Word of the Day

Introducing THREE words today instead of one, all of which are genres!


The term epistolary entered English in the 1600s from the Greek term meaning “message” or “letter.” An epistolary novel is a story told exclusively through letters, emails, newspaper articles and other primary sources. The form experienced a popularity surge in the mid-1700s, and has since structured some of the most beloved books in the English language, like Pamela or Virtue Rewarded, Frankenstein, and The Tenant of Wildfell Hall.


The picaresque genre showcases humorous tales of adventure, focusing on the antics of knavish-yet-attractive heroes. This genre, originally developed in Spain, comes from the Spanish picaro meaning “rogue.” Examples of this genre: Kim, Tropic of Cancer, and Under the Net.


Often set in futuristic industrial dystopias, the sci-fi subgenre cyberpunk highlights stories of computing, hacking and large corrupt corporations. The earliest recorded use of this term is in Bruce Bethke’s short story “Cyberpunk,” published in 1983. Examples of this genre: Neuromancer, Gravity’s Rainbow, and Do Androids Dream of Electric Sheep?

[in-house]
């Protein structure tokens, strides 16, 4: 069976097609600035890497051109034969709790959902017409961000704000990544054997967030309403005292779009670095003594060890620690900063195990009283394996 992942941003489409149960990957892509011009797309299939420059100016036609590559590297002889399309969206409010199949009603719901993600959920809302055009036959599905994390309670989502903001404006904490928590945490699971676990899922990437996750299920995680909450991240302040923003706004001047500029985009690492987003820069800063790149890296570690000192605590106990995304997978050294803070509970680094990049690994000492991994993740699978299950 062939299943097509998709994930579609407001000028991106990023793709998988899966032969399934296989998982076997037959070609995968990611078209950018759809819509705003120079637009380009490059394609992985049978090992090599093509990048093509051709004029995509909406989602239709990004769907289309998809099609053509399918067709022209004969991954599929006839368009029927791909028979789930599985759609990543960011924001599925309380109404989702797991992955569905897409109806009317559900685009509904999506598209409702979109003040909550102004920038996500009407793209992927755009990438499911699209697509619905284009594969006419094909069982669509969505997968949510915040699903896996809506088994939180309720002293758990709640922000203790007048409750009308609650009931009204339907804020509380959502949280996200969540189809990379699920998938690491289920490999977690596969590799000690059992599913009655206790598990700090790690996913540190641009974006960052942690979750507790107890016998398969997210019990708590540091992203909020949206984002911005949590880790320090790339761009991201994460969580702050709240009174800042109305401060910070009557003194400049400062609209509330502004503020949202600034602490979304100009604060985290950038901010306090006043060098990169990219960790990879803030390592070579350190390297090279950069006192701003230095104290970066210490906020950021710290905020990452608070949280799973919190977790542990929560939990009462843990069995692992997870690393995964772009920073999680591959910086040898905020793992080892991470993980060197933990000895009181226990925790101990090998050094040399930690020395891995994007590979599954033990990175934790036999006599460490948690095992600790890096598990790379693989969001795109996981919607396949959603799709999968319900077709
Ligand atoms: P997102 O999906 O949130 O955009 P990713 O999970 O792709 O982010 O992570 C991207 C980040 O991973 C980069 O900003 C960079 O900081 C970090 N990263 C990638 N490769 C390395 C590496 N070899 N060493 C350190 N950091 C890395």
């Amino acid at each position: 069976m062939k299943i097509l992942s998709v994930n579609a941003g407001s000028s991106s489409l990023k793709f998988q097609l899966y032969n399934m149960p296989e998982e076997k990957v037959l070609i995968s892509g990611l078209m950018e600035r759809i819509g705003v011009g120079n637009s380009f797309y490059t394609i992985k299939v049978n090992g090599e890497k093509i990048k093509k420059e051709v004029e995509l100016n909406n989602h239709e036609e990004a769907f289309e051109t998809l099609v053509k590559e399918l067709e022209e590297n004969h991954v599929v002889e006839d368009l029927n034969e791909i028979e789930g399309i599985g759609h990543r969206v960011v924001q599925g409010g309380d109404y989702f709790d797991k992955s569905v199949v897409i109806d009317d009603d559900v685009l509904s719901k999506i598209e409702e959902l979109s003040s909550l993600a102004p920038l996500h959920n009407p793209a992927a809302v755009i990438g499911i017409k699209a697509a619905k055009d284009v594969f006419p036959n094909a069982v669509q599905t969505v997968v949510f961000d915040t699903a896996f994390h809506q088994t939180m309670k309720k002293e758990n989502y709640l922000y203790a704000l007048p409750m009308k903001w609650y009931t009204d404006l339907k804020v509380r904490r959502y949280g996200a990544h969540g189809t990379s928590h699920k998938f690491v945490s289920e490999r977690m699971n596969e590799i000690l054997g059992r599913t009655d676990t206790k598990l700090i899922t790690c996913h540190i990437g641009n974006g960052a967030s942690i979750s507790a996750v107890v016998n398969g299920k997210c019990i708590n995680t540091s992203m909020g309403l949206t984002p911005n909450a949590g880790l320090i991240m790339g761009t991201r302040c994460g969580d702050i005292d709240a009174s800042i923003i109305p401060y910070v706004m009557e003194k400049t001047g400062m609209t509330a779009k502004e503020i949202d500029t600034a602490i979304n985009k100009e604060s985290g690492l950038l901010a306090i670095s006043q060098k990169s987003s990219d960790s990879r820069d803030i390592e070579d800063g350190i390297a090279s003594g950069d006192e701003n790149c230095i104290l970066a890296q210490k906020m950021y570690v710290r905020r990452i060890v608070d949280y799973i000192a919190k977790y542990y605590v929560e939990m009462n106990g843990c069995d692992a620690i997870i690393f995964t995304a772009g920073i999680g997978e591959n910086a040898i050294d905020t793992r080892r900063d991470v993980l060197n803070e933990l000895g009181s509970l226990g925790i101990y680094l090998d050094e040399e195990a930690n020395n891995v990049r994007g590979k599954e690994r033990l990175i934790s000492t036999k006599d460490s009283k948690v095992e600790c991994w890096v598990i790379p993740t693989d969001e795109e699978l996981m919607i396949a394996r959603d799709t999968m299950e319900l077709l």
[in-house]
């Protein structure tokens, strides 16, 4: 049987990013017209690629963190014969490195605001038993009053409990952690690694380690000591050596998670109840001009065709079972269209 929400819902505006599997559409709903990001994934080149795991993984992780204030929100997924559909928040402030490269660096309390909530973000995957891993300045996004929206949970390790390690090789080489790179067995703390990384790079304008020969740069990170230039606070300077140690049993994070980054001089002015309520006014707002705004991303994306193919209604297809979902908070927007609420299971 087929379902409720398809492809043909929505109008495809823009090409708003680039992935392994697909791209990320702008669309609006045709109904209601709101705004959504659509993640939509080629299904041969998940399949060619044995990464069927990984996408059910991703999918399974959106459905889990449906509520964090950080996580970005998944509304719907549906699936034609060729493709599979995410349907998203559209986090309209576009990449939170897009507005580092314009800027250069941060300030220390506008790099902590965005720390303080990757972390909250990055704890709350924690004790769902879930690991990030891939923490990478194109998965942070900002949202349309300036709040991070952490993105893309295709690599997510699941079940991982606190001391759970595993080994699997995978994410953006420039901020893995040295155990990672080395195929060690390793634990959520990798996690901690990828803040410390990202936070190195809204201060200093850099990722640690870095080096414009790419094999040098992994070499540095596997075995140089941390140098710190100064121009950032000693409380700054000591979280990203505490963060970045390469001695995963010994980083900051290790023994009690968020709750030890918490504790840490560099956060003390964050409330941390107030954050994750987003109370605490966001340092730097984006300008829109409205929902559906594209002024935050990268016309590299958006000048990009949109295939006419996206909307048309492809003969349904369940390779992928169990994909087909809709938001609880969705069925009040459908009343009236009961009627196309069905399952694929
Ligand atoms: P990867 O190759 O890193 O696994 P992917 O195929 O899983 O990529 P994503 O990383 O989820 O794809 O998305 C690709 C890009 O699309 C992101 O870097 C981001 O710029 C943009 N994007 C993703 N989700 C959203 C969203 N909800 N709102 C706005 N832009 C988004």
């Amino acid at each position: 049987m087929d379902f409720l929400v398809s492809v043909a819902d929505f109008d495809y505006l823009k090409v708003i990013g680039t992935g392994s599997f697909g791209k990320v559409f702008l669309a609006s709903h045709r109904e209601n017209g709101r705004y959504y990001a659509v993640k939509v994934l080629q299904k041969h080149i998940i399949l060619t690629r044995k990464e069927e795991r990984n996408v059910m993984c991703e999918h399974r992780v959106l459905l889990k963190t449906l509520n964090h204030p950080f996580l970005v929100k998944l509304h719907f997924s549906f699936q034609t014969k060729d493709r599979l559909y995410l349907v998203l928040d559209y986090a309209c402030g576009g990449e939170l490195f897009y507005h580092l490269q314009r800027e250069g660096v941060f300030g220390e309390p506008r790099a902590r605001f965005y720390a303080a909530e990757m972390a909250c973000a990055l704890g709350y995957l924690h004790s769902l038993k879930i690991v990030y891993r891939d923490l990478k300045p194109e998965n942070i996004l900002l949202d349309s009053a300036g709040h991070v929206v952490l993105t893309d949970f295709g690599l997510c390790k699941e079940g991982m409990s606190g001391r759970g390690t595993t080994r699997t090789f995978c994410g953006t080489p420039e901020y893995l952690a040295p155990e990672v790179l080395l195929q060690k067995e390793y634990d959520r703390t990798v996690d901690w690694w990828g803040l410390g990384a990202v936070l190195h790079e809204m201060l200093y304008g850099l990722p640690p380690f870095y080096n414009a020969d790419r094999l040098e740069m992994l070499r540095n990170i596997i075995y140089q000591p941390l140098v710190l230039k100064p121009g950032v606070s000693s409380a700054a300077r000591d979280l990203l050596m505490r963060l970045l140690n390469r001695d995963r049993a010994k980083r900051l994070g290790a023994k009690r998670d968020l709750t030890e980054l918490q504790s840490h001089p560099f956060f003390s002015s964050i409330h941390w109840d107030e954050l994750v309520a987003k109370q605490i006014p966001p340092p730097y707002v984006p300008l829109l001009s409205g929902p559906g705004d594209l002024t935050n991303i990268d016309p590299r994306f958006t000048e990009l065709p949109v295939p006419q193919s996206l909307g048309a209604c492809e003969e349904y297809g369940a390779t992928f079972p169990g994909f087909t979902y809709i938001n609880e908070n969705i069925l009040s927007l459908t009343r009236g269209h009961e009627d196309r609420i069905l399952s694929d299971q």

Source: dictionary.com


9 thoughts on “Word of the Day”

  1. Alexander McCall Smith has a daily continual story/column in the Edinburgh paper–would that be epistolary; or Dickens? I’ve been wanting to read Gravity’s Rainbow, too. If I could just remember the author…think he was a peer of David Foster Wallace’s. Pynchon! Great words.

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